Getting to 17 is the key for the Redskins. I think they're capable of doing it, but they haven't demonstrated the ability to do so in a winning effort thus far this year. That makes it difficult for me to predict that they will.

In the late going it will be Detroit 16, Washington 14. Ola Kimrin will have a field goal attempt to win it. It will smack off of the upright and 16-14 is the final.
Rating: Two Buckets

I've got to give myself some credit for zeroing in on 17 as the total the Redskins would need to win and that's exactly what they scored. Of course, both my endgame scenario and the winner of the game were wrong, so it's just a two-bucket call.

Blocked Punt for TD History

Yesterday, I told you that the Redskins' blocked punt for a touchdown would send the team's beat writers scrambling through the pages of my books to find out when the last time the Redskins scored a TD off of a blocked punt was. Indeed it did and they dug out the September 19, 1982 game against the Tampa Bay Bucs. As promised, here is the complete account of that game from the pages of Gut Check:

Tampa Stadium—In a Florida downpour, the Redskins pulled out their secret weapon—the Riggo Drill.

In fact, the term was coined to describe a segment of practice where John Riggins would run the ball five straight times. But on this day where the rain made the passing game difficult and the kicking game an adventure, Riggins carried the ball a team record tying 34 times for 136 yards. Joe Gibbs mentioned the Riggo Drill in his postgame comments and it became as much a part of the language of Redskins fans as Hogs, Smurfs, and the Fun Bunch.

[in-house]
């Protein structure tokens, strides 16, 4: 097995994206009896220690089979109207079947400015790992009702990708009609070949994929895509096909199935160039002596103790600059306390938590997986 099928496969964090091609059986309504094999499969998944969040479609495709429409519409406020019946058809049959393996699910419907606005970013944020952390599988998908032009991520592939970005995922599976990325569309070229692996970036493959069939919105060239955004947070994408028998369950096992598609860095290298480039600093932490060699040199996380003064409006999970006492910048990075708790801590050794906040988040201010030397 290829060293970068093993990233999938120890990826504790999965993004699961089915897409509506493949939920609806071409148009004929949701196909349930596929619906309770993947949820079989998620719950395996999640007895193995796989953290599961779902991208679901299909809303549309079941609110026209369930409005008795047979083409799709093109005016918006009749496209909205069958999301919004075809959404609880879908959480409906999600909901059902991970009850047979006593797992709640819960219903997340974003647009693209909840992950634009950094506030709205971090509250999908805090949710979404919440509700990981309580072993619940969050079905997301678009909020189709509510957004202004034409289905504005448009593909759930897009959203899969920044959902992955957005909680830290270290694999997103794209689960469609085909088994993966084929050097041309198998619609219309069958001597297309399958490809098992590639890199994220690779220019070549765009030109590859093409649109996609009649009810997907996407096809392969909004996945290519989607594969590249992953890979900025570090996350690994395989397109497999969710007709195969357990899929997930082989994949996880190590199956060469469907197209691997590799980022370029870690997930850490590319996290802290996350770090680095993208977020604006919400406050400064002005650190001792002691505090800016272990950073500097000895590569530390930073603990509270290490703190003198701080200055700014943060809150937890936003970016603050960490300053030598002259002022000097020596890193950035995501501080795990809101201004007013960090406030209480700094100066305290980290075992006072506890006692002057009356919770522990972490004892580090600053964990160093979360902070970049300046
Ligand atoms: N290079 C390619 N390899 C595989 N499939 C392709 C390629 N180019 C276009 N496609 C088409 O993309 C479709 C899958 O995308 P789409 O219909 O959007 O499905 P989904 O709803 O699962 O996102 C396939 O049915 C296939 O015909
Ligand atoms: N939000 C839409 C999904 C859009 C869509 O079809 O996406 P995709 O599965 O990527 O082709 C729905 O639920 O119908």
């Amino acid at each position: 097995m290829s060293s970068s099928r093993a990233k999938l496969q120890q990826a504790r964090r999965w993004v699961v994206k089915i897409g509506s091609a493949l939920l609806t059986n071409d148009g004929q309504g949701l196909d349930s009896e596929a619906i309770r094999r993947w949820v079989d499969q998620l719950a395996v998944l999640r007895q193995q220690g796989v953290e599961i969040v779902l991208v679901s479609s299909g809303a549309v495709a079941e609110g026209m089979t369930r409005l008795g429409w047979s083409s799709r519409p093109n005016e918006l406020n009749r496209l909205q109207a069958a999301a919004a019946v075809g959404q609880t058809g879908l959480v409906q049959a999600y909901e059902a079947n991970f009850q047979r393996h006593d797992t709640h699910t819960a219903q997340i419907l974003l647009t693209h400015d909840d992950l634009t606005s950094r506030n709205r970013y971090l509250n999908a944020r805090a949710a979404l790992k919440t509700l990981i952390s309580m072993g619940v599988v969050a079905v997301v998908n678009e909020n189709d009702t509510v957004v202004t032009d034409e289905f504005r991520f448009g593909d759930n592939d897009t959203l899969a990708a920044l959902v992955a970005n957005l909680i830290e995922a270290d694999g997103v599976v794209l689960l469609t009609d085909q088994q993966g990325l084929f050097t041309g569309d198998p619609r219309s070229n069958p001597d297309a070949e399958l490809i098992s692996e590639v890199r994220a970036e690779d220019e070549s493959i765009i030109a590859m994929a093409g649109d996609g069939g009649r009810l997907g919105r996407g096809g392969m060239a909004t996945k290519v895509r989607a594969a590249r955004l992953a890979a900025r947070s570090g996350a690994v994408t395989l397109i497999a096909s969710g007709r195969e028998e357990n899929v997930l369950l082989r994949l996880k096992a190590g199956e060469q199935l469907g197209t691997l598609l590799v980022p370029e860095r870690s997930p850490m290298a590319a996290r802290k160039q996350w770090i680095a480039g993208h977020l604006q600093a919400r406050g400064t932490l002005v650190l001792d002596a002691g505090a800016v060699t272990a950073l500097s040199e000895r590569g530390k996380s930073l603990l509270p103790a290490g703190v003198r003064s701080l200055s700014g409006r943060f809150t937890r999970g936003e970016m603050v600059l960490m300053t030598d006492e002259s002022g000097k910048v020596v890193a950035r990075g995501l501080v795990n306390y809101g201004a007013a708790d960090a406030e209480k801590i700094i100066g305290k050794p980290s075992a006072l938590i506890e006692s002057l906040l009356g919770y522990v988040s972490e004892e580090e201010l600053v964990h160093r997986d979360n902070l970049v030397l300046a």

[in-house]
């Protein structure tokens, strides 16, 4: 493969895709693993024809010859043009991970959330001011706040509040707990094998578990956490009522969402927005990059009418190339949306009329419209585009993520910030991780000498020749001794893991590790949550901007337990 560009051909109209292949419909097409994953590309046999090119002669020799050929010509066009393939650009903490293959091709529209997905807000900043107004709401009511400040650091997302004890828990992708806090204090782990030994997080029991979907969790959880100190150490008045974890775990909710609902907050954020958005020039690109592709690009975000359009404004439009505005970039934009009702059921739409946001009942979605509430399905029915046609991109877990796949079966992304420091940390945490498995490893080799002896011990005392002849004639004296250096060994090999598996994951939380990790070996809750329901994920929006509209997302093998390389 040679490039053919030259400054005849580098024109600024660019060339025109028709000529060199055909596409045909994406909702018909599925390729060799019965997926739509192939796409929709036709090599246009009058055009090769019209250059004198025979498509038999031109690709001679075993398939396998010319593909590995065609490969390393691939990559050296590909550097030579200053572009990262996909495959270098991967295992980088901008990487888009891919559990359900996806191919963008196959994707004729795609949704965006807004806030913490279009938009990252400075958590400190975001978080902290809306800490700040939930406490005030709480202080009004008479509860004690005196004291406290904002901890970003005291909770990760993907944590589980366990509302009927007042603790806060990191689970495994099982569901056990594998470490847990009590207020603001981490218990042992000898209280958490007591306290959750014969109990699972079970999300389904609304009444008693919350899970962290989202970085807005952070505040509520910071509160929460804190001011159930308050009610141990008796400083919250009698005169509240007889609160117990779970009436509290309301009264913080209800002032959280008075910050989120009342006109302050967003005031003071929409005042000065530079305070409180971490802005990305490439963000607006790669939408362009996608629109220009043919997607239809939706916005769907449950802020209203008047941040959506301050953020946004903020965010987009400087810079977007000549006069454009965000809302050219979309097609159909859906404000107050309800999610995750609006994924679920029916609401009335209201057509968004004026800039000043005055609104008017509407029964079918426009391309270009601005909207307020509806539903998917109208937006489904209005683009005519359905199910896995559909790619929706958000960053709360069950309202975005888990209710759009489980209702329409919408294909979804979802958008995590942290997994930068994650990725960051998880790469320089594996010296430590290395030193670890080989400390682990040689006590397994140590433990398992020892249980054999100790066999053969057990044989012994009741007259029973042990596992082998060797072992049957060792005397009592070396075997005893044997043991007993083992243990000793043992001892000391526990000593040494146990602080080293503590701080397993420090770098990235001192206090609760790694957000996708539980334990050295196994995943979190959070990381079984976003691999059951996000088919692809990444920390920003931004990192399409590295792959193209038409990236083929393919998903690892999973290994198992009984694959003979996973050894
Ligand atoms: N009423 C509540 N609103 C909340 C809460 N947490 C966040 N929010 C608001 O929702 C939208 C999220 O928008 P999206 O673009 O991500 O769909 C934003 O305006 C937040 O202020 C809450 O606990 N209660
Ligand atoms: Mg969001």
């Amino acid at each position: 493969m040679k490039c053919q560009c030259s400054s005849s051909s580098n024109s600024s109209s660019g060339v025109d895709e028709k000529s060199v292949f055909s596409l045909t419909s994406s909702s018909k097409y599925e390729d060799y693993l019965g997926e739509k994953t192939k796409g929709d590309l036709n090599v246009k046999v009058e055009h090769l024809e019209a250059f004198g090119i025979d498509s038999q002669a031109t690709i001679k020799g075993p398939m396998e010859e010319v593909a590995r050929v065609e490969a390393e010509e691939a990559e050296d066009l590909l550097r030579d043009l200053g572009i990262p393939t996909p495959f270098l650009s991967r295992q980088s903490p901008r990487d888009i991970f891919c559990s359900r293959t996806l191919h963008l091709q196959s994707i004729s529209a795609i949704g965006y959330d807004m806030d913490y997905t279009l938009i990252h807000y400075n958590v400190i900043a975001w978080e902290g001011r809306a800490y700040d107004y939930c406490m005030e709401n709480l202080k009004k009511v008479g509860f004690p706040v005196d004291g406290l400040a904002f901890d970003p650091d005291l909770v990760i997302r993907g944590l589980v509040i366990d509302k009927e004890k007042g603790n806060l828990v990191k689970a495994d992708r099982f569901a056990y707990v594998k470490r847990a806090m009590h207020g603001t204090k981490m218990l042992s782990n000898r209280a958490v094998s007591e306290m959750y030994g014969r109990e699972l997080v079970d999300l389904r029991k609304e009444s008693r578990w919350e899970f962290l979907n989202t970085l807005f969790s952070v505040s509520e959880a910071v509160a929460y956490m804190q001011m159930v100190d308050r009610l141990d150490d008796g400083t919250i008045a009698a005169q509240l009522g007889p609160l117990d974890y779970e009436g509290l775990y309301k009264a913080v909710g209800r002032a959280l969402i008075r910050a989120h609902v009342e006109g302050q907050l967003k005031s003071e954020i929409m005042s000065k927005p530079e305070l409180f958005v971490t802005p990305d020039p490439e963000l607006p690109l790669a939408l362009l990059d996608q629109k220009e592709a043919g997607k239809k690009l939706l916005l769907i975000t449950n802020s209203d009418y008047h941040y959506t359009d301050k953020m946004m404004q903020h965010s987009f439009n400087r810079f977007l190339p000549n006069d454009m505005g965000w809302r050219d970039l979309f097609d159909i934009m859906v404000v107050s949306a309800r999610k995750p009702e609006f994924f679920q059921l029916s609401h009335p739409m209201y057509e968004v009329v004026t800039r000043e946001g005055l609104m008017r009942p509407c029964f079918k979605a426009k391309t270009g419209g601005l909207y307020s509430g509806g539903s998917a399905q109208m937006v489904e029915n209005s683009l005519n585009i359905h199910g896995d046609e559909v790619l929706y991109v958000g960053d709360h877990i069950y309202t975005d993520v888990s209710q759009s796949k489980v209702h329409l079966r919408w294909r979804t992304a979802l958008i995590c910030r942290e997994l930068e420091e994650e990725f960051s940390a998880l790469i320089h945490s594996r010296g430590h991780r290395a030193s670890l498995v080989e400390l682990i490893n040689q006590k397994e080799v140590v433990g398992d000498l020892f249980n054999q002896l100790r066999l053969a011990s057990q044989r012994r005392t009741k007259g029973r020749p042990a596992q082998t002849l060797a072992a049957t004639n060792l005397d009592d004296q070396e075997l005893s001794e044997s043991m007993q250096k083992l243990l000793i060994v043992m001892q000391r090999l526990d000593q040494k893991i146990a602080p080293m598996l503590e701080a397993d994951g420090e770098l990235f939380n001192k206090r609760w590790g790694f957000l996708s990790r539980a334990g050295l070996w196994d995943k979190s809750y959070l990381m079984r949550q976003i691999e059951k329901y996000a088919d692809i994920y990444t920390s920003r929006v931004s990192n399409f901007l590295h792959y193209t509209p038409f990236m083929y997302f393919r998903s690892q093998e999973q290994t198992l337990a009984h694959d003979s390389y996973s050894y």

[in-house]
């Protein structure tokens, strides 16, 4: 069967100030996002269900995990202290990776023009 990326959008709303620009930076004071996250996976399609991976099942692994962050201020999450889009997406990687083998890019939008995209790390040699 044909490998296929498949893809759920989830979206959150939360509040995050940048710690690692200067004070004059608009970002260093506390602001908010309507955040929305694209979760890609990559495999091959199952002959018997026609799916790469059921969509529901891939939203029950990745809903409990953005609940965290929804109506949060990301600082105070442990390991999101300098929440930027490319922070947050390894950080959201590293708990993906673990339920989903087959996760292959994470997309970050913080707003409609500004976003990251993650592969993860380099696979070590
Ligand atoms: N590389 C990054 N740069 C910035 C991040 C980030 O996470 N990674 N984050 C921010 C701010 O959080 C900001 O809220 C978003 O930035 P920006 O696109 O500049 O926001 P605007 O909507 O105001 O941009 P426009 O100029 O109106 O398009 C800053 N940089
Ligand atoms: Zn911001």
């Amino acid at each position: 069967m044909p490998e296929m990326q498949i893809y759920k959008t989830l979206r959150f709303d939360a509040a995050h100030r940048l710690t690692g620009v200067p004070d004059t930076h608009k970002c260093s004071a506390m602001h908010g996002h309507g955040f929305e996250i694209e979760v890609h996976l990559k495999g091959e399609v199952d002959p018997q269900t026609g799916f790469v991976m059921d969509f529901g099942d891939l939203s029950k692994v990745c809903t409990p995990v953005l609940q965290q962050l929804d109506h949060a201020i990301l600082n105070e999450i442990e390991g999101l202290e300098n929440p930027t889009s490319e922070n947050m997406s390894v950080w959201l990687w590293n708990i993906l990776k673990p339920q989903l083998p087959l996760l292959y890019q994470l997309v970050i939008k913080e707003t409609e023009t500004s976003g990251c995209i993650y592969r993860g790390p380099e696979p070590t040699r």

Riggins' running, along with some Tampa miscues, set up three Mark Moseley field goals, a touchdown pass from Joe Theismann to Charlie Brown and kept Doug Williams and the Tampa Bay offense off of the field. That, and a blocked punt recovered by Curtis Jordan in the end zone for a touchdown, was enough to beat the Bucs.

After taking a 9-0 lead in the first quarter, the Redskins watched Williams strike back quickly. On the first play of the second quarter, the Bucs quarterback unloaded a 62-yard touchdown bomb to Kevin House and suddenly Tampa Bay was back in it, although they missed the extra point to make it 9-6.

After another Moseley field goal, it was Jordan's turn. He slogged through the line, blocked the Bucs' punt, and splashed down in the end zone with the ball for six. Although the extra point was again missed, the Redskins had a little breathing room at 18-6.

The score remained there until James Wilder ran in for a Buccaneer touchdown from seven yards out early in the fourth quarter. The Skins responded with a nine and a half minute drive to another Moseley field goal and appeared to be in control with 4:16 left to play.

It looked as though they had lost that control two plays later. Williams connected with House on another bomb for 71 yards and an apparent TD. But the officials ruled that House had gone out of bounds and then back in to catch the ball, a violation of the rules. Tampa Bay had to punt, and Washington ran out the last 3:37 of the clock with Riggins carrying the ball on the last seven plays.

After the game, Riggins had plenty of time to rest up and the rest of the players had plenty of time to dry out. The player's strike halted play for the next nine weeks. There would be no more Riggo Drills until late November.